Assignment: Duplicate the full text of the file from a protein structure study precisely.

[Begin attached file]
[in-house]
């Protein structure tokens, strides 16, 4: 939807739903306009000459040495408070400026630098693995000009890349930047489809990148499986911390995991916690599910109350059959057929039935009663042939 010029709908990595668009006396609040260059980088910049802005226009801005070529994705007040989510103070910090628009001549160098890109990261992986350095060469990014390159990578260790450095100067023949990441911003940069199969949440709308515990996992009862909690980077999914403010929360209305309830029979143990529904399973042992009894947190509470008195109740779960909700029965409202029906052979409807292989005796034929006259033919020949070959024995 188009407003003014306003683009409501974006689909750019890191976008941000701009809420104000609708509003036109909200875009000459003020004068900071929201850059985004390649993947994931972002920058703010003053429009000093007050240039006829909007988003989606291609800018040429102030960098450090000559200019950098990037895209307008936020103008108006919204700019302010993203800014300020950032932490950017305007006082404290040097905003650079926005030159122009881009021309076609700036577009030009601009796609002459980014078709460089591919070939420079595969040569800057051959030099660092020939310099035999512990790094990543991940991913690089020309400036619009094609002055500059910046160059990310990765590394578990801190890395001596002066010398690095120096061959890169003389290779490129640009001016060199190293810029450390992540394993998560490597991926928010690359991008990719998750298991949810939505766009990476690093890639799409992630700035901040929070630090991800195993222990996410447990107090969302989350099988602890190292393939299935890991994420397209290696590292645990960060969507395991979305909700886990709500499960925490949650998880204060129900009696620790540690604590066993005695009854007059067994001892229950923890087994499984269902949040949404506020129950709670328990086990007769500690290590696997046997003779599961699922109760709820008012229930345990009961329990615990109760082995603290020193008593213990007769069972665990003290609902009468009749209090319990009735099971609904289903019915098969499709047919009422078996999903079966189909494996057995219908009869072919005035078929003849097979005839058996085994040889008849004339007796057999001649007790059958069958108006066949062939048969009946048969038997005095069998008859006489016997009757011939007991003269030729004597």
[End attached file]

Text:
[in-house]
């Protein structure tokens, strides 16, 4: 939807739903306009000459040495408070400026630098693995000009890349930047489809990148499986911390995991916690599910109350059959057929039935009663042939 010029709908990595668009006396609040260059980088910049802005226009801005070529994705007040989510103070910090628009001549160098890109990261992986350095060469990014390159990578260790450095100067023949990441911003940069199969949440709308515990996992009862909690980077999914403010929360209305309830029979143990529904399973042992009894947190509470008195109740779960909700029965409202029906052979409807292989005796034929006259033919020949070959024995 188009407003003014306003683009409501974006689909750019890191976008941000701009809420104000609708509003036109909200875009000459003020004068900071929201850059985004390649993947994931972002920058703010003053429009000093007050240039006829909007988003989606291609800018040429102030960098450090000559200019950098990037895209307008936020103008108006919204700019302010993203800014300020950032932490950017305007006082404290040097905003650079926005030159122009881009021309076609700036577009030009601009796609002459980014078709460089591919070939420079595969040569800057051959030099660092020939310099035999512990790094990543991940991913690089020309400036619009094609002055500059910046160059990310990765590394578990801190890395001596002066010398690095120096061959890169003389290779490129640009001016060199190293810029450390992540394993998560490597991926928010690359991008990719998750298991949810939505766009990476690093890639799409992630700035901040929070630090991800195993222990996410447990107090969302989350099988602890190292393939299935890991994420397209290696590292645990960060969507395991979305909700886990709500499960925490949650998880204060129900009696620790540690604590066993005695009854007059067994001892229950923890087994499984269902949040949404506020129950709670328990086990007769500690290590696997046997003779599961699922109760709820008012229930345990009961329990615990109760082995603290020193008593213990007769069972665990003290609902009468009749209090319990009735099971609904289903019915098969499709047919009422078996999903079966189909494996057995219908009869072919005035078929003849097979005839058996085994040889008849004339007796057999001649007790059958069958108006066949062939048969009946048969038997005095069998008859006489016997009757011939007991003269030729004597």